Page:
White Sandwich Loaf

There is nothing glamorous here – this is just sheer, unadulterated, proper white bread heaven. This bread has a perfect crust; not so hard that it makes your teeth hurt but just enough to make it feel that bit special.

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I have yet to experiment with a nut milk but I shall report back ASAP for the vegans out there! I’m also looking forward to reducing the white flour and adding in some healthier grains – I shall get back to you on that one too.

The base for this recipe came from King Arthur Flour and I’ve just made a few adjustments which will be particularly helpful to anyone baking in a hot/humid climate.

As with any baking, there are always one or two tricks to perfecting any recipe:

If you’re cooking in a cold climate, preheat your oven for a couple of minutes – you don’t want it hot, you just want to create a slightly warmer ‘room’ to help your dough rise.

When using yeast, you don’t want to start with a cold dough so make sure your milk is not fresh out of the fridge. If you heat the milk, you don’t want to bring it even close to a boil. If it feels lukewarm, that is good enough. Around 30/32C (86/89F) will wake your yeast up.

The end, crusty pieces are PERFECT to dip into soup. Or, as it freezes well, you can save any extra ends/slices to make excellent breadcrumbs too.

White Sandwich Loaf

Perfect bread for literally any and every sandwich. I defy you not to pull this out of the oven and immediately slather it in butter.
Course: Baking, Bread, Brunch, Lunch, Snack
Cuisine: British, English
Keyword: Baking, Bread, Bread Loaf, Loaf, Sandwich, White Bread
Servings: 1 medium loaf


  • 8×4 inch loaf tin
  • Small saucepan, if warming milk
  • Large chopping board/kitchen counter for kneading
  • Medium mixing bowl
  • Wire cooling rack
  • I use a stand mixer but you can easily do this one by hand.


  • 3 cups Plain flour (361 grams) White; all-purpose
  • 1/2 cup Milk I use whole, dairy milk
  • 1/2 cup Warm water* You may need up to 2/3 cup; *warm not hot water; around 30C/86F
  • 1/4 cup Vegetable oil Sunflower or light olive oil; nothing too strong in flavour
  • 2 tbsp Sugar I use golden caster, cane or brown sugar
  • 1 1/4 tsp Fine salt I use pink Himalayan for all of my baking
  • 7 g Active dry yeast Or 1 packet instant / dry active yeast.



  • Gently warm your milk through in a saucepan – don't let it get HOT. 30C/86F is around about perfect if you have a sugar thermometer.
  • If using dry active yeast; activate it by pouring your warm milk into a measuring jug, add the yeast, gently stir and set aside until frothy, approx. 5 minutes.
  • If using instant yeast, skip this step and move straight onto your dough.

Make the Dough – By Hand

  • Combine all of your ingredients except the water in a large mixing bowl and using a fork, stir until a dough starts to form.
  • Add the warm water, bit by bit, and continue to stir until all of the flour is combined.
  • Once you have a shaggy sort of dough forming, transfer to a lightly floured surface and knead for a few minutes until you have a smooth, perfect ball of dough.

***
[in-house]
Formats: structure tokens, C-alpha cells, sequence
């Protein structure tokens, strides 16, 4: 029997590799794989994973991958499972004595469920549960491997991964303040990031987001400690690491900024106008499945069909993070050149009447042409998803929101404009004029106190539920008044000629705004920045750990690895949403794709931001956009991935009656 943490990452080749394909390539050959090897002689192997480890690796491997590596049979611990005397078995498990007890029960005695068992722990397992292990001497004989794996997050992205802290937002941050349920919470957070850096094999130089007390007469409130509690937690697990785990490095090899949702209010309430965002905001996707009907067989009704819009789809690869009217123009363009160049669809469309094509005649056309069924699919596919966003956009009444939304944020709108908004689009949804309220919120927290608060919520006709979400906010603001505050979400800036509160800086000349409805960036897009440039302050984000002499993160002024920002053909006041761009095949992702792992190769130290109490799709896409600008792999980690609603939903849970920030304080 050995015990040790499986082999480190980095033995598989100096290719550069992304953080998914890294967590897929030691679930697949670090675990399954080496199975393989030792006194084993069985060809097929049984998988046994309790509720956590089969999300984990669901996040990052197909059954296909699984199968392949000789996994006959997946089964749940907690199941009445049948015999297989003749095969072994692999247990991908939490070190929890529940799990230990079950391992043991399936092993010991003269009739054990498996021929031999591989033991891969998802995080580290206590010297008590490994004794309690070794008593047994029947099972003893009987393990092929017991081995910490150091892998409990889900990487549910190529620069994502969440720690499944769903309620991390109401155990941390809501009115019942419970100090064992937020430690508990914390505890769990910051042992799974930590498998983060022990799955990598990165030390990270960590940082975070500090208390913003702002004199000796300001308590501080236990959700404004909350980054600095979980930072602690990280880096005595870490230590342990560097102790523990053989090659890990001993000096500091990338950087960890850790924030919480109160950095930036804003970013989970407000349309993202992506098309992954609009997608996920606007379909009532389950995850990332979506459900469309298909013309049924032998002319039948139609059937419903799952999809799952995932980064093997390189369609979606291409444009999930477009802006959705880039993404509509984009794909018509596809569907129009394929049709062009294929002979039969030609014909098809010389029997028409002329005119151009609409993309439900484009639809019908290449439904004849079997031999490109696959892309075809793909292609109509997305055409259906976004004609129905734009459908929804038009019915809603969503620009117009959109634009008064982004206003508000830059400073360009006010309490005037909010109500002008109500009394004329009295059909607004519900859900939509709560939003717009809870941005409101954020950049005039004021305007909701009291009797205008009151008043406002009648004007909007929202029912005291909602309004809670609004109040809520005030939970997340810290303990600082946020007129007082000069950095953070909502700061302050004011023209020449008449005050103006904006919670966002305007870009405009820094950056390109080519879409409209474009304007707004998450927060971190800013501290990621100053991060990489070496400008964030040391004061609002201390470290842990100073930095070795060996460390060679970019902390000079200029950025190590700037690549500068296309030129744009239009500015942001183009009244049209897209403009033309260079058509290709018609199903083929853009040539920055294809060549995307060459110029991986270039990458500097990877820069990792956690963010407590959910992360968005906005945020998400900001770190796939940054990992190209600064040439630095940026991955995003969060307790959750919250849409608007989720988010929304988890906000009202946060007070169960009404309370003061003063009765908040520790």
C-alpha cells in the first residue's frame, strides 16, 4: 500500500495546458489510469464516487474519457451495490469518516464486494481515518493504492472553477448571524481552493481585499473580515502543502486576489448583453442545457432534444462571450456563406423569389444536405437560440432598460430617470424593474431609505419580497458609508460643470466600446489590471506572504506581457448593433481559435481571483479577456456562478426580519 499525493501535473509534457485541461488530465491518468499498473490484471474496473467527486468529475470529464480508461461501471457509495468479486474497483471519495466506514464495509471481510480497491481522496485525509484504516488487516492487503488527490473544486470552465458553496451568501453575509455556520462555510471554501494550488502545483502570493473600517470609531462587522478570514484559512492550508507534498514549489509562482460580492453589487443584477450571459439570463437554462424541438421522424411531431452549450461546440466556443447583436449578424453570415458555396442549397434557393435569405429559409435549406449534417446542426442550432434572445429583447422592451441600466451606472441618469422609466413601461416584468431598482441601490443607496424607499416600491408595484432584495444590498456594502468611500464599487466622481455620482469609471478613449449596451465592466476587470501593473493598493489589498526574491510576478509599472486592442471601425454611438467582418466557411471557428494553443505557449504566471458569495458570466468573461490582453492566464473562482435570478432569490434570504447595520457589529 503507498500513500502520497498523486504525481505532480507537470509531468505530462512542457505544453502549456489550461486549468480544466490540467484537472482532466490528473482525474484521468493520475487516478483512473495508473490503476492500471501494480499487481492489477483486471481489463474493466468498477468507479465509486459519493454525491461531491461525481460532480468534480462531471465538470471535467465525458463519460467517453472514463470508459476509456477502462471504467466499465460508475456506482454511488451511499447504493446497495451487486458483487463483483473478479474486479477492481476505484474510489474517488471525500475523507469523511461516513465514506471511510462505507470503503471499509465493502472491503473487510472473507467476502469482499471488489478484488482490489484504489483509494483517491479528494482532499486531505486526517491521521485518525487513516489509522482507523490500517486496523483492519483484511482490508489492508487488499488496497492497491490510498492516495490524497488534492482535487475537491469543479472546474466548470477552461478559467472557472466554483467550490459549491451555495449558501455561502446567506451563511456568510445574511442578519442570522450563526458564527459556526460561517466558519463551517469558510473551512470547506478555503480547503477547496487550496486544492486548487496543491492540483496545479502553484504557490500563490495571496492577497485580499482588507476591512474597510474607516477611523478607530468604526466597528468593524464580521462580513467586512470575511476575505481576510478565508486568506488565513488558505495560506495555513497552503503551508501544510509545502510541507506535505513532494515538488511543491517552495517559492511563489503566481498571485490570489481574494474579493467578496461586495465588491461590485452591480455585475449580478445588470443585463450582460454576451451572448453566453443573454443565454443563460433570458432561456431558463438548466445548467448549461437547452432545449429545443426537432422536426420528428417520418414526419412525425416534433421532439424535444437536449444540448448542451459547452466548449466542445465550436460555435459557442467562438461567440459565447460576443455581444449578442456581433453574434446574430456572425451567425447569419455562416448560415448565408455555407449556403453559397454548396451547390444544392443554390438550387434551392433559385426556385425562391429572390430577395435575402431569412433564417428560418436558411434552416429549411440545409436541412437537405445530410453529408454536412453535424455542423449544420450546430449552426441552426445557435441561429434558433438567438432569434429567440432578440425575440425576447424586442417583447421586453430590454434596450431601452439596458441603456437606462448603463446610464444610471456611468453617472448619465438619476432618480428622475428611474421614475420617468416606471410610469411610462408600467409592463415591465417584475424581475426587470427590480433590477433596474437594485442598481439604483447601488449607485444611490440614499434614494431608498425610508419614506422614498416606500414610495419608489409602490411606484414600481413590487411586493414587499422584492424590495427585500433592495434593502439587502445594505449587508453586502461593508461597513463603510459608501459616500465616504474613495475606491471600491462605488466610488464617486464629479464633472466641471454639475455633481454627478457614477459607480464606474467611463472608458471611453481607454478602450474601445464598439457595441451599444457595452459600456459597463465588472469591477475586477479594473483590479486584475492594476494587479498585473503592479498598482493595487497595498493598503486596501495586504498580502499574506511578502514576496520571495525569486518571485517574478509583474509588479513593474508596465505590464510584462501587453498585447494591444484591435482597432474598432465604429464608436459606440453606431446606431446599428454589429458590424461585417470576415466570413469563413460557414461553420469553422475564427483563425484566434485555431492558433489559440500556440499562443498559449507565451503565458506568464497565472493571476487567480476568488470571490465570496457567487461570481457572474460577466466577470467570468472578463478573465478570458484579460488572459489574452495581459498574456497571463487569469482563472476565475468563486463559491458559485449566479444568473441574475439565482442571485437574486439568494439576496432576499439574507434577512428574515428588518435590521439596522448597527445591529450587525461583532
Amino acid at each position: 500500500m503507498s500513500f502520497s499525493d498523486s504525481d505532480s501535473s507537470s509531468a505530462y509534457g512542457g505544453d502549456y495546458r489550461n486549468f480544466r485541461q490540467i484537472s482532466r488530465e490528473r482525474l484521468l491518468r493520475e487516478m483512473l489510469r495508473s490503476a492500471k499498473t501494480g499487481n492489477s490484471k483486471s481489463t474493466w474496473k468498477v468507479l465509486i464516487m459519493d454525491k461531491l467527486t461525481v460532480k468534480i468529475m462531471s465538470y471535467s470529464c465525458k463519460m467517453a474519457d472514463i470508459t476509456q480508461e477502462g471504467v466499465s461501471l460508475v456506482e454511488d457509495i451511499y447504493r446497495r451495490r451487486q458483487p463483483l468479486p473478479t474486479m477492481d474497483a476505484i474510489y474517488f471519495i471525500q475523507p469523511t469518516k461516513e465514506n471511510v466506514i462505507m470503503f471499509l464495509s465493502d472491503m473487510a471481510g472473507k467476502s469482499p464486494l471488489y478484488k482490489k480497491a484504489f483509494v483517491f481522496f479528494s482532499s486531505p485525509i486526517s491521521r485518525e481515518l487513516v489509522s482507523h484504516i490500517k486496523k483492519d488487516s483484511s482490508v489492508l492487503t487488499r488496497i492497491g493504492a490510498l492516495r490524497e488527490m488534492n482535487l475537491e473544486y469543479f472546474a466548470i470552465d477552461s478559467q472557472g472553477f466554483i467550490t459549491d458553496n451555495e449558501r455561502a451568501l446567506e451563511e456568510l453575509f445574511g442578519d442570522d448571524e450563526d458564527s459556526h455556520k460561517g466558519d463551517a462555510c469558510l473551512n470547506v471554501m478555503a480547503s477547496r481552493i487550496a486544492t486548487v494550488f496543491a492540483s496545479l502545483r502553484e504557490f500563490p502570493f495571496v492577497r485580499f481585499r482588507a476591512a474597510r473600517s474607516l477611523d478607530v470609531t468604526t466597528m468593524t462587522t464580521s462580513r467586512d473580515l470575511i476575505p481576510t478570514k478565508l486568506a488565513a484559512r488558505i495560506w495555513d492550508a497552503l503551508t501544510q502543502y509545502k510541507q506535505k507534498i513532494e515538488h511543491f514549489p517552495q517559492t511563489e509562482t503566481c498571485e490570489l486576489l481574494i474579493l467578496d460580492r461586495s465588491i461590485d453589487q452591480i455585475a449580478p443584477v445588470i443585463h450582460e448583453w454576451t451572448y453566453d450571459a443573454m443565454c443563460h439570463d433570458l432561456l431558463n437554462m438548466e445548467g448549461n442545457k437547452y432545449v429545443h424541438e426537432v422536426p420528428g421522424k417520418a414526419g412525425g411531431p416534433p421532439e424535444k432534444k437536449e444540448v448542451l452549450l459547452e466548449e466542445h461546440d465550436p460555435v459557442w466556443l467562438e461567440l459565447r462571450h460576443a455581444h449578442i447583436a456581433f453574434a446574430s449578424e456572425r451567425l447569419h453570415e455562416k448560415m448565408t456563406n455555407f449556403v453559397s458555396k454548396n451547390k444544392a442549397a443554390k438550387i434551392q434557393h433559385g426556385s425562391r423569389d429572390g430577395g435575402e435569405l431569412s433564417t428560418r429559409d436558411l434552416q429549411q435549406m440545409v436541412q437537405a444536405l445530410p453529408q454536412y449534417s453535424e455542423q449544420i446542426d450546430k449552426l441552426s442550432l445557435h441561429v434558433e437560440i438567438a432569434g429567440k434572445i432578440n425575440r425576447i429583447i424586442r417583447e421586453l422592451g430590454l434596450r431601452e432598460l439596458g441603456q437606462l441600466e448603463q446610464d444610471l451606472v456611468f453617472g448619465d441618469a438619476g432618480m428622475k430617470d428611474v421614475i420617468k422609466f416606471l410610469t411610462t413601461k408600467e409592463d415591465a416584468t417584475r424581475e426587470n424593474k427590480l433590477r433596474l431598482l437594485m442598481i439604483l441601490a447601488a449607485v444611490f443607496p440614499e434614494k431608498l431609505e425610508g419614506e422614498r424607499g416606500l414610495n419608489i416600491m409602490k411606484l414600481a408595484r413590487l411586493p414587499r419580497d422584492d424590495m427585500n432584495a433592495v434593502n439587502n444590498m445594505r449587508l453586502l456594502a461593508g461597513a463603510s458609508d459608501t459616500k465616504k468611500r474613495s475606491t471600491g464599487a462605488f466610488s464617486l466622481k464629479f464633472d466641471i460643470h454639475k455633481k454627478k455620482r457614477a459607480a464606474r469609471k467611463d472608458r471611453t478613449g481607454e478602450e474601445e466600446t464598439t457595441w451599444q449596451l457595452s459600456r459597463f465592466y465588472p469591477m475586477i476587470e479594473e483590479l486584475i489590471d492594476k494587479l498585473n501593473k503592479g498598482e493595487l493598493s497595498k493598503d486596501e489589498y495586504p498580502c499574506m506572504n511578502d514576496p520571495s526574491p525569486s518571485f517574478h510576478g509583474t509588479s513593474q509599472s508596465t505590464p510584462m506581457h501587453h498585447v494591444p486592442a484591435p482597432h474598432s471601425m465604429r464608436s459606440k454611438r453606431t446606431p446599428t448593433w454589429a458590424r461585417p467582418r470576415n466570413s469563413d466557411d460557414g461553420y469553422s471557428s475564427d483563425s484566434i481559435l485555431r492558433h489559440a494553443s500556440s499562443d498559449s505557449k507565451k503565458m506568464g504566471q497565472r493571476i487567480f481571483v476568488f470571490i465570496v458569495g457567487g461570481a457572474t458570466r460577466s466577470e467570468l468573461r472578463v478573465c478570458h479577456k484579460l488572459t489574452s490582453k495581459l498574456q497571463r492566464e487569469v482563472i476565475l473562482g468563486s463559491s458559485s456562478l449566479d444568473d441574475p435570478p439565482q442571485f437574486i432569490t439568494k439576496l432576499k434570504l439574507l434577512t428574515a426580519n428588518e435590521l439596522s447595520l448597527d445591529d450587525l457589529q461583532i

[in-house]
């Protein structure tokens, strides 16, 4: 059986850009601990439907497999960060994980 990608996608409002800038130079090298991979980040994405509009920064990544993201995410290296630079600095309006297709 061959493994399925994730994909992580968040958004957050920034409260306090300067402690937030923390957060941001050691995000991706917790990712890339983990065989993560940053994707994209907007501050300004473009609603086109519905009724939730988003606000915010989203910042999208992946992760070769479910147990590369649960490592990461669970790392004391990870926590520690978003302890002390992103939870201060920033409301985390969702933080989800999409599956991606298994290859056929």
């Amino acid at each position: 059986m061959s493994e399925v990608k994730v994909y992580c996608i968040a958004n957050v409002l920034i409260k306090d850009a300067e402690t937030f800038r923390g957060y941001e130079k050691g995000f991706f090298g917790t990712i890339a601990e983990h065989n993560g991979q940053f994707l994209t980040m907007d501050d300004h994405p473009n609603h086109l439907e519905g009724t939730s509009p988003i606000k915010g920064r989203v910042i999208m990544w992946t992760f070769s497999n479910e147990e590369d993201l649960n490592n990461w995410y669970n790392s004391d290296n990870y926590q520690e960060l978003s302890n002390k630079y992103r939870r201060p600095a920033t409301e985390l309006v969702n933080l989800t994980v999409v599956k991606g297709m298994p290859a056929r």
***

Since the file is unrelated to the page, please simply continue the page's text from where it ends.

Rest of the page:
• You may add a little extra of the flour or water if needed to get that perfect texture.

Make the Dough – Stand Mixer

  • Combine all of your ingredients except the water in the bowl of your stand mixer.
  • Attach the dough hook and, starting on the lowest setting, let the hook bring all the ingredients together.
  • Add the warm water as needed and turn the mixer up to the next speed setting until a perfect dough ball is formed; adding any extra flour or water as needed.

First Rise

  • Lightly grease a medium mixing bowl and place your dough inside. Cover with a slightly damp tea towel or cling film and set aside for 1-2 hours until the dough has increased nicely (it likely won't quite double in size).*
  • When your dough is ready, lightly flour or oil your kneading surface and gently remove your dough from the bowl.
  • *Note: if you're baking in a cold climate, you can rise the dough in a gently warmed oven or carefully wet a tea towel lightly with steam/hot water.

Second Rise

  • Lightly grease your loaf tin.
  • Carefully shape your dough into loaf shape and sit it inside your loaf tin. Cover again and set aside for the second rise, another 1-2 hours; the dough should rise nicely around 1" higher than the tin.
  • Towards the end of the rise, preheat your oven to 170C/340F fan / 190C/375F / Gas Mark 5.

The Bake

  • Bake your loaf for 30 minutes. After which time, gently tip the loaf out of the tin and check its doneness by tapping the bottom of the loaf. It should be golden brown and have a great, hollow sound when tapped.
  • If the loaf isn't quite there, put it back in for another 5 minutes or so.
  • Immediately remove from the loaf tin and set on the wire rack to cool. (It WILL stay nice and warm inside for that first butter slather!)

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Author: thedbkitchen

Niche-free recipes, created out of a pure love of food, by home cook Carmel de Bedin (that’s me!). Genuine, accessible dishes tried and taste-tested by a couple of food nerds who truly love a good meal.

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